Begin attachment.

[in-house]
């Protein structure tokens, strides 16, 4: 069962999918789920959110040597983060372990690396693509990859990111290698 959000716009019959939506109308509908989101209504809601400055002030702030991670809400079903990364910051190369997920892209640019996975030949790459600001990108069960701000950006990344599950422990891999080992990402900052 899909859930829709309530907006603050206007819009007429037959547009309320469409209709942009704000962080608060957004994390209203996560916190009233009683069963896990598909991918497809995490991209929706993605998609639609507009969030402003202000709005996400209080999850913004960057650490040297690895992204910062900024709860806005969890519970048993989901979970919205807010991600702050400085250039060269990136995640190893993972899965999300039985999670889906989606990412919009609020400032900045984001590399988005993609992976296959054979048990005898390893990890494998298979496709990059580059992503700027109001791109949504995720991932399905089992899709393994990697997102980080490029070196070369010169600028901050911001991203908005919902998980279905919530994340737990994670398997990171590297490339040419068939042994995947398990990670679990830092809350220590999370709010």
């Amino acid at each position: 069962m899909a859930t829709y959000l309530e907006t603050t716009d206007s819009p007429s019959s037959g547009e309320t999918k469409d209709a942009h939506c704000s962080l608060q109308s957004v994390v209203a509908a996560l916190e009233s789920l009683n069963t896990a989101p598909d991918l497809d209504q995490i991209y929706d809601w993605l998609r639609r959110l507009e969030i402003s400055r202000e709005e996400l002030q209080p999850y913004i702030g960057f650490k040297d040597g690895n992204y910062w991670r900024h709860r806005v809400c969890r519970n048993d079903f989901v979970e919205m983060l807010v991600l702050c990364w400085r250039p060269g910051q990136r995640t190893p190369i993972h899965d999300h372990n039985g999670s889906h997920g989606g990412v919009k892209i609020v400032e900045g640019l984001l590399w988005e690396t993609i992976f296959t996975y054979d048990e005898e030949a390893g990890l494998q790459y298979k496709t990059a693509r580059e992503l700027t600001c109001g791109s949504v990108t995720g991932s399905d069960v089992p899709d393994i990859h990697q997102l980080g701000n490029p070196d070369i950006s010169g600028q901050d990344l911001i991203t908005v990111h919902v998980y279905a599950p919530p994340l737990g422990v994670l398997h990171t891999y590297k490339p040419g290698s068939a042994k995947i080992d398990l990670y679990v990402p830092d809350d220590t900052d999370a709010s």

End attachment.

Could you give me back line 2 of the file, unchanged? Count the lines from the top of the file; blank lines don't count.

């Protein structure tokens, strides 16, 4: 069962999918789920959110040597983060372990690396693509990859990111290698 959000716009019959939506109308509908989101209504809601400055002030702030991670809400079903990364910051190369997920892209640019996975030949790459600001990108069960701000950006990344599950422990891999080992990402900052 899909859930829709309530907006603050206007819009007429037959547009309320469409209709942009704000962080608060957004994390209203996560916190009233009683069963896990598909991918497809995490991209929706993605998609639609507009969030402003202000709005996400209080999850913004960057650490040297690895992204910062900024709860806005969890519970048993989901979970919205807010991600702050400085250039060269990136995640190893993972899965999300039985999670889906989606990412919009609020400032900045984001590399988005993609992976296959054979048990005898390893990890494998298979496709990059580059992503700027109001791109949504995720991932399905089992899709393994990697997102980080490029070196070369010169600028901050911001991203908005919902998980279905919530994340737990994670398997990171590297490339040419068939042994995947398990990670679990830092809350220590999370709010």